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Sept. 25, 2020

On Wednesday, President Trump refused to say whether he would commit to a peaceful transition of power if he lost the election, telling reporters: “We’re going to have to see what happens.” Earlier this month, we looked at a number of scenarios for what that might look like if this did, in fact, happen. At this point, though, no matter if you look at national or state polls — but you should really look at state polls — Joe Biden has a healthy advantage over Trump, leading him nationally by about 8 percentage points when you look at state polls.

  • One scenario for what happens if Trump won’t leave? The Supreme Court intervenes. It might help explain why Republicans are now scrambling to confirm a replacement for Justice Ruth Bader Ginsburg before the election. It’s rare for a president to be able to shift the balance of the court with a single nomination, but that’s exactly what Trump’s pick of Amy Coney Barrett is poised to do. It could be unpopular, though: Public opinion shows that many Americans think the winner of the 2020 election should appoint Ginsburg’s replacement.
  • Another possible scenario? It’s increasingly likely we won’t know who won the election on Nov. 3. That’s because four important swing states (there’s a more than 50 percent chance that one of them will decide the Electoral College, according to our forecast) have already extended the deadline by which mail ballots must be received. It’s possible that these extensions will be overturned, but at this point, it could be days after the fact before we know who won.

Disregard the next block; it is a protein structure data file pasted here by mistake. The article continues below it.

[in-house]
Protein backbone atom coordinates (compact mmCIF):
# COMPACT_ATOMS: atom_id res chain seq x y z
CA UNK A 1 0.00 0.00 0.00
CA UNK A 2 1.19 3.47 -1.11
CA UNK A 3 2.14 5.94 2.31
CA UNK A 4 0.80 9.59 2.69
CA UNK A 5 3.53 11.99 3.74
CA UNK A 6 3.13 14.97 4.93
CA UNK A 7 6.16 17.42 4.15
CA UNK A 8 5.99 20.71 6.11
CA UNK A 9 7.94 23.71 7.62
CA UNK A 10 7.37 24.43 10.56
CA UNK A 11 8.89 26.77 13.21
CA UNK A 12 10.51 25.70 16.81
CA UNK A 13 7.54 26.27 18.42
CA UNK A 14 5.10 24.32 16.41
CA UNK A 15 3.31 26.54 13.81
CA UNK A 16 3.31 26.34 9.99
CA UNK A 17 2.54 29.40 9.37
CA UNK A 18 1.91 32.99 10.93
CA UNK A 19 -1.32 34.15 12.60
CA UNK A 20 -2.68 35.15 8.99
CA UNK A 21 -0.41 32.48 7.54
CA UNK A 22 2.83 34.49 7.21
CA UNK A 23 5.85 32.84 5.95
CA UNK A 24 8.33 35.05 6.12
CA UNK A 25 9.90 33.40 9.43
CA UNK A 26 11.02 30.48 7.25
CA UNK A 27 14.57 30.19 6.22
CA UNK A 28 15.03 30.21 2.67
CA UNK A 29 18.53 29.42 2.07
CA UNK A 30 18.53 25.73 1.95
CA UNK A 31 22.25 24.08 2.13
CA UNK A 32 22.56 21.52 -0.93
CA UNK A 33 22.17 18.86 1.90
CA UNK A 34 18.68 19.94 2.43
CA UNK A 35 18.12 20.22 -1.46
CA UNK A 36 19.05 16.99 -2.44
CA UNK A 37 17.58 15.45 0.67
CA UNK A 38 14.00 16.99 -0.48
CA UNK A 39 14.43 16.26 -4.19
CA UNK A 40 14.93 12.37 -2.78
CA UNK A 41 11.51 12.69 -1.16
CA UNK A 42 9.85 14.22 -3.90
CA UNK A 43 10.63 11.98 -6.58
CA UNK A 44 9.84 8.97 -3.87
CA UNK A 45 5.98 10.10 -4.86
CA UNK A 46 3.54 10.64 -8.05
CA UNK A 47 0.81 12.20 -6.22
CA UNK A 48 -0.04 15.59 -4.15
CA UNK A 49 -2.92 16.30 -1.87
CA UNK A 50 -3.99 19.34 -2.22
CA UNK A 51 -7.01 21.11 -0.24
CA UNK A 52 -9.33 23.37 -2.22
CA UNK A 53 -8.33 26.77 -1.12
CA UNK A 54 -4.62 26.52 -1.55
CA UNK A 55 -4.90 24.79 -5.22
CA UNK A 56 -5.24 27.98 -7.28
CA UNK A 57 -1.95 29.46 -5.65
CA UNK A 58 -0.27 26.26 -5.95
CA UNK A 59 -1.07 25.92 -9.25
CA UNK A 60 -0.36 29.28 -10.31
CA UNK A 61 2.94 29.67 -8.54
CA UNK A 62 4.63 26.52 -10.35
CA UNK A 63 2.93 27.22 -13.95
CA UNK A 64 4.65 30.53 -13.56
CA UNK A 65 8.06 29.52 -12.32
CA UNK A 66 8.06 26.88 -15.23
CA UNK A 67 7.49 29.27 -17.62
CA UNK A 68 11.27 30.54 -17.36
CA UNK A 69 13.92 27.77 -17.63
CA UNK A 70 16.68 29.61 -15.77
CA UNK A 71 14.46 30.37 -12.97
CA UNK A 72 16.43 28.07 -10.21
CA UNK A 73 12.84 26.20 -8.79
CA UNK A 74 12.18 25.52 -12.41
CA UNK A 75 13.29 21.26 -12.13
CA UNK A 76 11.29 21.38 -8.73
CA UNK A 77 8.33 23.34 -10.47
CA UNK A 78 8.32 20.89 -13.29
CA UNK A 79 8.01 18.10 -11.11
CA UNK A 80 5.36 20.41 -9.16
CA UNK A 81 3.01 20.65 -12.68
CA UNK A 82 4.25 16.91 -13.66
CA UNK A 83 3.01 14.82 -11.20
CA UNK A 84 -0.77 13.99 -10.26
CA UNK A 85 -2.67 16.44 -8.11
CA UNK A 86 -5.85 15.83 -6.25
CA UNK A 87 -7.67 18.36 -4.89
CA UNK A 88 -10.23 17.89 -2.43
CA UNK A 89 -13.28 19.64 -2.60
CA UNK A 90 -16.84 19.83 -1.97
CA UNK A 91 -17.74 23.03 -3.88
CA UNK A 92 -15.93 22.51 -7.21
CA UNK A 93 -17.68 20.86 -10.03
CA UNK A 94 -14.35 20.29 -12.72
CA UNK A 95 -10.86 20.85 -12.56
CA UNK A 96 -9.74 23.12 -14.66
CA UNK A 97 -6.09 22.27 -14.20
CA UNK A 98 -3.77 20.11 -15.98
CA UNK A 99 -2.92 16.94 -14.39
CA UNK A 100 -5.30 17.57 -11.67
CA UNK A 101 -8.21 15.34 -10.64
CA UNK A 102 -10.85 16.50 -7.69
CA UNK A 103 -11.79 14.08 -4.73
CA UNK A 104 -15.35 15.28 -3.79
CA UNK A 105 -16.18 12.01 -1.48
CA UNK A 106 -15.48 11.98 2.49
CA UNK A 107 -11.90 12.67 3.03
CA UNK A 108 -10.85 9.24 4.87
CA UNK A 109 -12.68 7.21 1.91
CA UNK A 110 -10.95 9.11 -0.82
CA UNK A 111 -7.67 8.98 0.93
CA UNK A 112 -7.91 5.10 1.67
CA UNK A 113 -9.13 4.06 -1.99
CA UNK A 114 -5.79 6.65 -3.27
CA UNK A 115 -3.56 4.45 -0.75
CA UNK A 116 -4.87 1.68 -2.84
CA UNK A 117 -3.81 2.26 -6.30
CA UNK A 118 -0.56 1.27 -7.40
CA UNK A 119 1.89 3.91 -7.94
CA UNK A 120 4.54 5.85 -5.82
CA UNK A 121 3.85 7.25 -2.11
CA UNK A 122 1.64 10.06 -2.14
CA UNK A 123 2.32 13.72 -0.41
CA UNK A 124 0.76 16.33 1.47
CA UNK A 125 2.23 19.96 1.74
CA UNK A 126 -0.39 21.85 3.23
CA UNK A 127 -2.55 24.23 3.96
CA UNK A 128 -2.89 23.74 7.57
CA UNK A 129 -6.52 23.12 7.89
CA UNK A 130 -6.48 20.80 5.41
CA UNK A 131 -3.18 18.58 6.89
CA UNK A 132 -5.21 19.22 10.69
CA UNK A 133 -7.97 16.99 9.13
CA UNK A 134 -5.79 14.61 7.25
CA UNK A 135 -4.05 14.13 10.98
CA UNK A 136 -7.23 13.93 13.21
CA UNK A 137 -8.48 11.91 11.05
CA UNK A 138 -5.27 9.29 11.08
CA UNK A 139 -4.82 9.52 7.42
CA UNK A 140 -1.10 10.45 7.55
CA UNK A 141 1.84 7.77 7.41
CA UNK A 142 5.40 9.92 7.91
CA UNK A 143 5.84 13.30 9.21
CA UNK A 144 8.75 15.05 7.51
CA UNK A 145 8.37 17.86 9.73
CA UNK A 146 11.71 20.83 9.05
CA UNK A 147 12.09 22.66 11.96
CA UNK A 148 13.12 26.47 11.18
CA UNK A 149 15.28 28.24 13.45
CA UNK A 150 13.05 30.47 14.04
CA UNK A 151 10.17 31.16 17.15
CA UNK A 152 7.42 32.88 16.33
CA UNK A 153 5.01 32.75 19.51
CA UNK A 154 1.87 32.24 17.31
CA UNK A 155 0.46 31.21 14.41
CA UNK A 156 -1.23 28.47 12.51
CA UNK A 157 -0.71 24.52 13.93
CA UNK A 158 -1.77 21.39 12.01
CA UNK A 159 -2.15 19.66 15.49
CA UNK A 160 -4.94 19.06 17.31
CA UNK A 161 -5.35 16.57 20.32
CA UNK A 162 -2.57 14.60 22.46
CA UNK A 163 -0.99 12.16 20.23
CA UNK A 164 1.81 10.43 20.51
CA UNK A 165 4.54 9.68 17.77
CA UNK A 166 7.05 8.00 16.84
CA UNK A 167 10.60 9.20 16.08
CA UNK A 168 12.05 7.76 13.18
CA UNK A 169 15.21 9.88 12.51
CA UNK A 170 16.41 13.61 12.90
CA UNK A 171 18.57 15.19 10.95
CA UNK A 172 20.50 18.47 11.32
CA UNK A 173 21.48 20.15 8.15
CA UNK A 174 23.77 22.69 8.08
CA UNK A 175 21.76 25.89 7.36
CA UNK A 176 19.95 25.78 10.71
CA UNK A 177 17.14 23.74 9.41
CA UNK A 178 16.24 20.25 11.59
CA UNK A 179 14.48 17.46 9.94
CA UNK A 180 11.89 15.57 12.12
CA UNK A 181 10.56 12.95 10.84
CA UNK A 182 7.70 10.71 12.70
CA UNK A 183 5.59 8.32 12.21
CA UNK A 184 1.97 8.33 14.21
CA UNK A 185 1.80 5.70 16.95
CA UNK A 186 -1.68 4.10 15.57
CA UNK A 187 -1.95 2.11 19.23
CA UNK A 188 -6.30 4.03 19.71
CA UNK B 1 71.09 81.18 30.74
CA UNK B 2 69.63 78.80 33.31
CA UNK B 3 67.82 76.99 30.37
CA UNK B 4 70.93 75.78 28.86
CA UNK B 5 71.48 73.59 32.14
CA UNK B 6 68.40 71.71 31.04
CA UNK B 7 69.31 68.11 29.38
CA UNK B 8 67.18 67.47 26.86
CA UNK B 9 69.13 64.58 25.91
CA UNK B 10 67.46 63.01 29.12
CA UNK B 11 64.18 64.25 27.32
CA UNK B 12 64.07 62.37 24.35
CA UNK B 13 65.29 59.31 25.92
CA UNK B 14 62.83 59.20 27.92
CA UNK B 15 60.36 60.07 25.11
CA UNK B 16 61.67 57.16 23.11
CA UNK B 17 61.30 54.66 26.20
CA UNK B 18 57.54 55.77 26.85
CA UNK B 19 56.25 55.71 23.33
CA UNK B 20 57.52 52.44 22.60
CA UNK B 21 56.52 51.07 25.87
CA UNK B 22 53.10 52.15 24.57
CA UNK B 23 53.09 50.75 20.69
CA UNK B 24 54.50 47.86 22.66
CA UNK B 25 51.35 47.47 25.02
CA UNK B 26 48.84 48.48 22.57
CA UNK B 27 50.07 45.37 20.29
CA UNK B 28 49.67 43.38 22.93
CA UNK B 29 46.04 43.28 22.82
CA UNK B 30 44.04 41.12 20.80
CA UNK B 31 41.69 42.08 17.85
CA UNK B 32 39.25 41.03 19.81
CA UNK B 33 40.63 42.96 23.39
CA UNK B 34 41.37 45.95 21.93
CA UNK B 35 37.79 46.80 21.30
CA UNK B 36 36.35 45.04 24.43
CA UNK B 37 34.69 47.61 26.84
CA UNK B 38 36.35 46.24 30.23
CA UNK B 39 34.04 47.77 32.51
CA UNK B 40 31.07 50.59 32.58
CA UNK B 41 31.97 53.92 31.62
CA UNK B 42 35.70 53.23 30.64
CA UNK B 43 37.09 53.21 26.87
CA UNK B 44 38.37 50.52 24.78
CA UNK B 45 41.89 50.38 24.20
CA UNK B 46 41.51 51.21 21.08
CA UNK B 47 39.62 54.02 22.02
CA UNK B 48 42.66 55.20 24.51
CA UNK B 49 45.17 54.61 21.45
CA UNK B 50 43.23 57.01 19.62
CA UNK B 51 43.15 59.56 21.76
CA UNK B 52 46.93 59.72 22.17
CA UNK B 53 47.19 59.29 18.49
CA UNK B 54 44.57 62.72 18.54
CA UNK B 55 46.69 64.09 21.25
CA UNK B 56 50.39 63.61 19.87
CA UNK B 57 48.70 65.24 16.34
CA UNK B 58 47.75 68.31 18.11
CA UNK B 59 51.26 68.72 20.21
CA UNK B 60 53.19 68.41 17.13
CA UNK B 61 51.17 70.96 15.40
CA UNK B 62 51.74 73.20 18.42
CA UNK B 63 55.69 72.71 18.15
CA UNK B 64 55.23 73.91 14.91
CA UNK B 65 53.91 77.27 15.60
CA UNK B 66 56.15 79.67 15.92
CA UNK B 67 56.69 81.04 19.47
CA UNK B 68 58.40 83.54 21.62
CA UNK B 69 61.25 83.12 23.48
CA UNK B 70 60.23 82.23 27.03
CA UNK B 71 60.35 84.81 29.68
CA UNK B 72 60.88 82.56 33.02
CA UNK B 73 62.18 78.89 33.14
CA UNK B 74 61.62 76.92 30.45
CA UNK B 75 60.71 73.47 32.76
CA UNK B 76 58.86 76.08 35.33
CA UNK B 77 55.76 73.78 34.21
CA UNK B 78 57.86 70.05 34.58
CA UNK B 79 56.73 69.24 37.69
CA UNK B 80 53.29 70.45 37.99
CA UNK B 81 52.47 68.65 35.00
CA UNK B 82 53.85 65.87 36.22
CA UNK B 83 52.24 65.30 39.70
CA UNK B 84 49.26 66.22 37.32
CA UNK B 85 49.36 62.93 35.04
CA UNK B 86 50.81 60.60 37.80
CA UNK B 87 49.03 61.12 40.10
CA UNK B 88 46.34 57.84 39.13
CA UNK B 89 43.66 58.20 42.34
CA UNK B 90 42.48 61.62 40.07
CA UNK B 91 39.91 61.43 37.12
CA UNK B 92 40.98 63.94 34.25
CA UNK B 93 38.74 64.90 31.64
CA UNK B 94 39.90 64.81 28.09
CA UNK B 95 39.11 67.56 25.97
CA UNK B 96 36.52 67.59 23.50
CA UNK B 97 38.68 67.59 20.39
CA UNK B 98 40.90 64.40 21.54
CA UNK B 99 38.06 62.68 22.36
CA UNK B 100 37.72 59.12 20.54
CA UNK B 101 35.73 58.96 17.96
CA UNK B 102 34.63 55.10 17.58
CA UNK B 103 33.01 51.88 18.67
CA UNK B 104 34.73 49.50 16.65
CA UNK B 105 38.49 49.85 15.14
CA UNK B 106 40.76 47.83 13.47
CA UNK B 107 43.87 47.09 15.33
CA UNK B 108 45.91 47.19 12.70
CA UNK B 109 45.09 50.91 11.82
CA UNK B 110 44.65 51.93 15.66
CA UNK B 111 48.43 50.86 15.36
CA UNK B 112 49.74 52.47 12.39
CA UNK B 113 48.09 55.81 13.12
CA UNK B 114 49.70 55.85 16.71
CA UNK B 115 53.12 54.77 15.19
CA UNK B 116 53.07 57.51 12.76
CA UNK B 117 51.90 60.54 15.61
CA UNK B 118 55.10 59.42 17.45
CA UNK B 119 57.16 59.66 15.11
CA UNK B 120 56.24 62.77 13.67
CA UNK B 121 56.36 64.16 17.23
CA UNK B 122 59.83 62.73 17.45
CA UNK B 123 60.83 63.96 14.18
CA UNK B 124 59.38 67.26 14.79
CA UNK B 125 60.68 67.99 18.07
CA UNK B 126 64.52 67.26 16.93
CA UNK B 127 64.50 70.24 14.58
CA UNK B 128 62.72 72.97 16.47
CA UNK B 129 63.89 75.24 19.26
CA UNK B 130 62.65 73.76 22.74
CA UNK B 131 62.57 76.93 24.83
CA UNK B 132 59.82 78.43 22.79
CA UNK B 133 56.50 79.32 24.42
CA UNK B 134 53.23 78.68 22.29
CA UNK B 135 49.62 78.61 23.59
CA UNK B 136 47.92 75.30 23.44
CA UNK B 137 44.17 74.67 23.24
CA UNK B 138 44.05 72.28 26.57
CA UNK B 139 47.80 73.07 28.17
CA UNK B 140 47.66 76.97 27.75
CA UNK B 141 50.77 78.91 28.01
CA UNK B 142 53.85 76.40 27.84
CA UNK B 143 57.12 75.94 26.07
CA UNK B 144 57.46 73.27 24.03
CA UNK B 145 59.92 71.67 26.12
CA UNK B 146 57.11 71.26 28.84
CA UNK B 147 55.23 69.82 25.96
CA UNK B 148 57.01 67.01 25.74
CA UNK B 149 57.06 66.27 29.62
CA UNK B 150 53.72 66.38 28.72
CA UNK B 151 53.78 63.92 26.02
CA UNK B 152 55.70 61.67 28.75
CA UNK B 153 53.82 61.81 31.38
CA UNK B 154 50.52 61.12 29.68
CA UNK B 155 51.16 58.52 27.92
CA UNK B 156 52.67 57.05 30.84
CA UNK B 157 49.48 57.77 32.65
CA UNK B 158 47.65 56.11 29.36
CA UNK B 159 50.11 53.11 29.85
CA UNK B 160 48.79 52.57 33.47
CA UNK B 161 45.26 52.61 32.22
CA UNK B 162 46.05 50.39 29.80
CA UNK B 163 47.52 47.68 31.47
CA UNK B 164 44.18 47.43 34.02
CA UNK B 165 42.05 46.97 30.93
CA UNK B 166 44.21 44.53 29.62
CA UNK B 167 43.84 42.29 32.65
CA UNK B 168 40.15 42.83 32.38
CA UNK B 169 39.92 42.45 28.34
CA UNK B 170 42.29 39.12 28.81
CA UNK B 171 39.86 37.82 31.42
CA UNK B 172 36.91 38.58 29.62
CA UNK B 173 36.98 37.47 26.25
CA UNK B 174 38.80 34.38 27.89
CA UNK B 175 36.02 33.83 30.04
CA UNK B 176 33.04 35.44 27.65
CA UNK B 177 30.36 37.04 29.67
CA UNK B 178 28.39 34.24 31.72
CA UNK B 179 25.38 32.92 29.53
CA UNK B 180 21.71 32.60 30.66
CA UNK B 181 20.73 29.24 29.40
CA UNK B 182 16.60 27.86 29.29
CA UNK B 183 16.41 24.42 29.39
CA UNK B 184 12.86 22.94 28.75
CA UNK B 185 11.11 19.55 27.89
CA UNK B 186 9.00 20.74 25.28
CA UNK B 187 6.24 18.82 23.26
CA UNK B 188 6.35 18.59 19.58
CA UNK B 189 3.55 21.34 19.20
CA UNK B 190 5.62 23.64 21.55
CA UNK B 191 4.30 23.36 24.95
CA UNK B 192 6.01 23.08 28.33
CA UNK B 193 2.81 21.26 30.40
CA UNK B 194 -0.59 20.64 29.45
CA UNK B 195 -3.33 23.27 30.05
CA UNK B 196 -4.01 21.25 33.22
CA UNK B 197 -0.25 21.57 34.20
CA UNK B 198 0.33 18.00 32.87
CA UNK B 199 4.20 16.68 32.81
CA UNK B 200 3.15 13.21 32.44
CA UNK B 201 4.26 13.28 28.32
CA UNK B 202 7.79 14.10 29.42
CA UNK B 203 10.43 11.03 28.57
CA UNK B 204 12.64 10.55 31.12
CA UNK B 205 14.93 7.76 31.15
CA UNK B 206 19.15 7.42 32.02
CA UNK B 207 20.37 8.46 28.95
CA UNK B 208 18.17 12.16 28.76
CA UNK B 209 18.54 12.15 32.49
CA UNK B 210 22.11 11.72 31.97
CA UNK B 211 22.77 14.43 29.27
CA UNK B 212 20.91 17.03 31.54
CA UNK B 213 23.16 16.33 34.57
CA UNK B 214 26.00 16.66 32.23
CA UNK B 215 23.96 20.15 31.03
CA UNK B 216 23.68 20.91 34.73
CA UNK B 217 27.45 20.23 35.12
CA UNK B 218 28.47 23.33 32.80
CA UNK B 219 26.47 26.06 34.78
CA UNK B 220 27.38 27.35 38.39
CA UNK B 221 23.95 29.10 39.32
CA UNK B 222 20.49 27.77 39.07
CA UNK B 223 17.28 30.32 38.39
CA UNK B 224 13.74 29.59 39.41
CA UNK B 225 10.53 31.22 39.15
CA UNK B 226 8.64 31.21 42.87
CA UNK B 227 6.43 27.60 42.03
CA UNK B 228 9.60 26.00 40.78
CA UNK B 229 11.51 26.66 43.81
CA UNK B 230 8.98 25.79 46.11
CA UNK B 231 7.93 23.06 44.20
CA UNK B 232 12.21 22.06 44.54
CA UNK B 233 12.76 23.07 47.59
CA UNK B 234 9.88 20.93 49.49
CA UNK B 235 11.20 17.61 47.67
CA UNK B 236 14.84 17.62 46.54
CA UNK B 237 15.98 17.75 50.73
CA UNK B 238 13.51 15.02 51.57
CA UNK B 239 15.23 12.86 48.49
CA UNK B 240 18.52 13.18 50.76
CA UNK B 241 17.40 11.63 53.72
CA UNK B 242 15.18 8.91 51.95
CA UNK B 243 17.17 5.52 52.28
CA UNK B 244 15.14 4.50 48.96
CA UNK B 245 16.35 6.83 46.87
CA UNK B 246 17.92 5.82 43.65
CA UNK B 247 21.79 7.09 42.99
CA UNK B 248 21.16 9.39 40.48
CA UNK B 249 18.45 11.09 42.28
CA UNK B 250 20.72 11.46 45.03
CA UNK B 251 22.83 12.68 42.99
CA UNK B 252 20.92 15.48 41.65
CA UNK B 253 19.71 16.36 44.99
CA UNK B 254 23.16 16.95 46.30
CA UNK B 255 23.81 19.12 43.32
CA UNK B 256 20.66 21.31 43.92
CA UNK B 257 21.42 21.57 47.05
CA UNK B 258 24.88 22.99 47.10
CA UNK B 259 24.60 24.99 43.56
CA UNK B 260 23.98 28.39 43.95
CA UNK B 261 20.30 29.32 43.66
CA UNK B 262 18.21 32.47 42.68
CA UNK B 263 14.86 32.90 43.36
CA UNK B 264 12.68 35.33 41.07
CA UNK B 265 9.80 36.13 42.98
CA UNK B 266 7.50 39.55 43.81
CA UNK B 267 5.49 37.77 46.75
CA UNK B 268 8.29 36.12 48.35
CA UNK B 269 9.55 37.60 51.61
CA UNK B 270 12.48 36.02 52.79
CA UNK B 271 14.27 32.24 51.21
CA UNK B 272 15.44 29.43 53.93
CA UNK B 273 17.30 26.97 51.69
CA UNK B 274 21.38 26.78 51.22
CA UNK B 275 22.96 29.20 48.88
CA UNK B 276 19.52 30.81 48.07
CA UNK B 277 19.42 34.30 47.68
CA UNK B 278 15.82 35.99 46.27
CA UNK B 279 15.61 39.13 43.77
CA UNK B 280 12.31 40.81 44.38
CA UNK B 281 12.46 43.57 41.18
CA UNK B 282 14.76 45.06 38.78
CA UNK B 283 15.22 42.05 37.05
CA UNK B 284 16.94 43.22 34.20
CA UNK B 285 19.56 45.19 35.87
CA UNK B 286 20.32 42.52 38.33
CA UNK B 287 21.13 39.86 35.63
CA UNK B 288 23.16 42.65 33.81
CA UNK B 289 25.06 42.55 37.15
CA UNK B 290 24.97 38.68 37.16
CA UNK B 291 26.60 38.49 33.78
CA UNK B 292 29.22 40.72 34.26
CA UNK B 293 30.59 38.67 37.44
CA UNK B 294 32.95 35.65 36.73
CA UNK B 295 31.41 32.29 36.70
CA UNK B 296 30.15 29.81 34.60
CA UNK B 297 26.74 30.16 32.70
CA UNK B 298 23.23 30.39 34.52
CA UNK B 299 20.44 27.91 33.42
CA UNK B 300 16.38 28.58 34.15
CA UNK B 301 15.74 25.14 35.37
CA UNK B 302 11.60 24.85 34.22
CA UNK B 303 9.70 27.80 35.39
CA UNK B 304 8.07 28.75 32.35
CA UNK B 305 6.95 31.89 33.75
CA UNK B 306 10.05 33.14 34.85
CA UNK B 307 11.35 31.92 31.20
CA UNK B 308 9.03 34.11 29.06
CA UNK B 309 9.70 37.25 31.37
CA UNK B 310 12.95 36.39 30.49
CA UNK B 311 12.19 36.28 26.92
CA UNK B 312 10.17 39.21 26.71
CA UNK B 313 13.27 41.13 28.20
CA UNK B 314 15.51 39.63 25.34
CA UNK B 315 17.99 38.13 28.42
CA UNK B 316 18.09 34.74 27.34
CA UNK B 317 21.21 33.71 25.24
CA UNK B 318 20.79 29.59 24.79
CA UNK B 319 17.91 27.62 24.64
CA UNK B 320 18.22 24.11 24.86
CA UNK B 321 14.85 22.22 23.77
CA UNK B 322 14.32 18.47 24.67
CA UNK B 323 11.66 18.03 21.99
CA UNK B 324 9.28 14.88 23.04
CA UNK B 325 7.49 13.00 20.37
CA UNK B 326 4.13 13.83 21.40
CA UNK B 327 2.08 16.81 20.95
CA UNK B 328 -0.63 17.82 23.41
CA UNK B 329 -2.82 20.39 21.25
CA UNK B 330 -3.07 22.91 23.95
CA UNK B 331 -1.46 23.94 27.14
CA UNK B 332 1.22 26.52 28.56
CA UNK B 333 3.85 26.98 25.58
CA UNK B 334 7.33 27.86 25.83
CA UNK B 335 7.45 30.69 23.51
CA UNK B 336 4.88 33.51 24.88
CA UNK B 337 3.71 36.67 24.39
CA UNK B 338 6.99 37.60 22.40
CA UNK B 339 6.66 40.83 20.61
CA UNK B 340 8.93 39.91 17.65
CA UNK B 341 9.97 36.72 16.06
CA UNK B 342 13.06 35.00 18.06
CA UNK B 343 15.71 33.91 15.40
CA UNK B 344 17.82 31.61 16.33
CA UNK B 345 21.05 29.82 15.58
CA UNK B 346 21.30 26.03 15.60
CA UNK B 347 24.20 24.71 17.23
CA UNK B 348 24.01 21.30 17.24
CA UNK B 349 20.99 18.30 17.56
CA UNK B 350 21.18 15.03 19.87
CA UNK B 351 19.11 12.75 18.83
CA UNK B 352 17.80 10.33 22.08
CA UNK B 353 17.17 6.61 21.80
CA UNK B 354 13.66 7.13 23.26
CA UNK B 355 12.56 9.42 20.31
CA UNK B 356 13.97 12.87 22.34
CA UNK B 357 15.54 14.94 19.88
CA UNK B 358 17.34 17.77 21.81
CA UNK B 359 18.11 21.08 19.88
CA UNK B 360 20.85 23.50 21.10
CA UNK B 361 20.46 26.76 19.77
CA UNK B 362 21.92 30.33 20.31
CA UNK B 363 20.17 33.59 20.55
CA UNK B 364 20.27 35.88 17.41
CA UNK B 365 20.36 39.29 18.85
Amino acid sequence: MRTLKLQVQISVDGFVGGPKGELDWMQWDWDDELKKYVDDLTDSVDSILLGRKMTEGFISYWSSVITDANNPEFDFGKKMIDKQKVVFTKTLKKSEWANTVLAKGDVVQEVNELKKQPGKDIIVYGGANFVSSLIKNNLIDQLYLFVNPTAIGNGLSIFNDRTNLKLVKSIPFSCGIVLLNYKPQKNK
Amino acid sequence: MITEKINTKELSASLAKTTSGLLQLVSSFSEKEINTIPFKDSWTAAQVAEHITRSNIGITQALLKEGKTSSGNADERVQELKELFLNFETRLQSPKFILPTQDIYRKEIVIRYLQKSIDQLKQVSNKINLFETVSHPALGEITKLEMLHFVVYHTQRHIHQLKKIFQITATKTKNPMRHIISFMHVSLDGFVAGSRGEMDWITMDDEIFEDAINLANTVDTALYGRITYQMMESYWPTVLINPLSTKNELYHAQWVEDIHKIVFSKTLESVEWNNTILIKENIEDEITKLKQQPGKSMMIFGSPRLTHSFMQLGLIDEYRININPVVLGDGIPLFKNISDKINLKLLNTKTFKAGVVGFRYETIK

To put all these numbers in context, check out our coverage and subscribe to the FiveThirtyEight Politics podcast!

 

We simulate the election 40,000 times to see who wins most often. The sample of 100 outcomes below gives you a good idea of the range of scenarios our model thinks is possible.

Trump win
Biden win

No Electoral College majority, House decides election
Don’t count the underdog out! Upset wins are surprising but not impossible.

Every outcome in our simulations

All possible Electoral College outcomes for each candidate, with higher bars showing outcomes that appeared more often in our 40,000 simulations

More bars to the right of the 270 line means more simulations where that candidate wins. Some of the bars represent really weird outcomes, but you never know!

The winding path to victory

States that are forecasted to vote for one candidate by a big margin are at the ends of the path, while tighter races are in the middle. Bigger segments mean more Electoral College votes. Trace the path from either end to see which state could put one candidate over the top.

Maine and Nebraska’s congressional districts are shown separately because those states split their Electoral College votes, allotting some to the statewide winner and some to the winner of each district.
We call this the 🐍 snake 🐍 chart! This makes it easy to see why some states are hotly contested and others mostly get ignored.

How the forecast has changed

The forecast updates at least once a day and whenever we get a new poll. Click the buttons to see the ways each candidate’s outlook has changed over time.

As the election gets closer — and as we get swamped with new polls 😬 — the forecast will get less uncertain.

Weird and not-so-weird possibilities

The chances that these situations will crop up

Who’s ahead in national polls?

Our model relies mainly on state polls, which it combines with demographic, economic and other data to forecast what will happen on Election Day. If you want to see a snapshot of what voters are thinking right now — with no fancy modeling — check out the national polls.

Want more stuff like this? See how the race is shaping up in individual states, or watch our Election Updates on YouTube.
Congrats, you made it to the bottom! If you’re looking for the nitty-gritty of how our forecast works, check out the methodology.

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